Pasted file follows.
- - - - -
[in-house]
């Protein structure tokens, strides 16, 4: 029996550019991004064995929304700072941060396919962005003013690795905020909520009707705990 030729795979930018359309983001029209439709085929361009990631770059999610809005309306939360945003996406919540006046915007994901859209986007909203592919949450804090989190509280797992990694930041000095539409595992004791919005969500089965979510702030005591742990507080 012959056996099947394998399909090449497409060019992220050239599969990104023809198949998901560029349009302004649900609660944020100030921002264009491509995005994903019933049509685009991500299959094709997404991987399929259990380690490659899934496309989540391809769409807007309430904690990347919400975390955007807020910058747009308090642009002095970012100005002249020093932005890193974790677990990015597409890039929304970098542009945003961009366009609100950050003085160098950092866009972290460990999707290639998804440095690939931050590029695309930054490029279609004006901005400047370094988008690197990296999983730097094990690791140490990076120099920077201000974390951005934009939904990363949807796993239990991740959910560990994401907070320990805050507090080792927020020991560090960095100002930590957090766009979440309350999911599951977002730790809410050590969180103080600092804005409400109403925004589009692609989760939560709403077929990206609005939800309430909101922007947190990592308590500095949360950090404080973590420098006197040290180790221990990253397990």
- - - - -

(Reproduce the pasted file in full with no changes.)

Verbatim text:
[in-house]
């Protein structure tokens, strides 16, 4: 029996550019991004064995929304700072941060396919962005003013690795905020909520009707705990 030729795979930018359309983001029209439709085929361009990631770059999610809005309306939360945003996406919540006046915007994901859209986007909203592919949450804090989190509280797992990694930041000095539409595992004791919005969500089965979510702030005591742990507080 012959056996099947394998399909090449497409060019992220050239599969990104023809198949998901560029349009302004649900609660944020100030921002264009491509995005994903019933049509685009991500299959094709997404991987399929259990380690490659899934496309989540391809769409807007309430904690990347919400975390955007807020910058747009308090642009002095970012100005002249020093932005890193974790677990990015597409890039929304970098542009945003961009366009609100950050003085160098950092866009972290460990999707290639998804440095690939931050590029695309930054490029279609004006901005400047370094988008690197990296999983730097094990690791140490990076120099920077201000974390951005934009939904990363949807796993239990991740959910560990994401907070320990805050507090080792927020020991560090960095100002930590957090766009979440309350999911599951977002730790809410050590969180103080600092804005409400109403925004589009692609989760939560709403077929990206609005939800309430909101922007947190990592308590500095949360950090404080973590420098006197040290180790221990990253397990």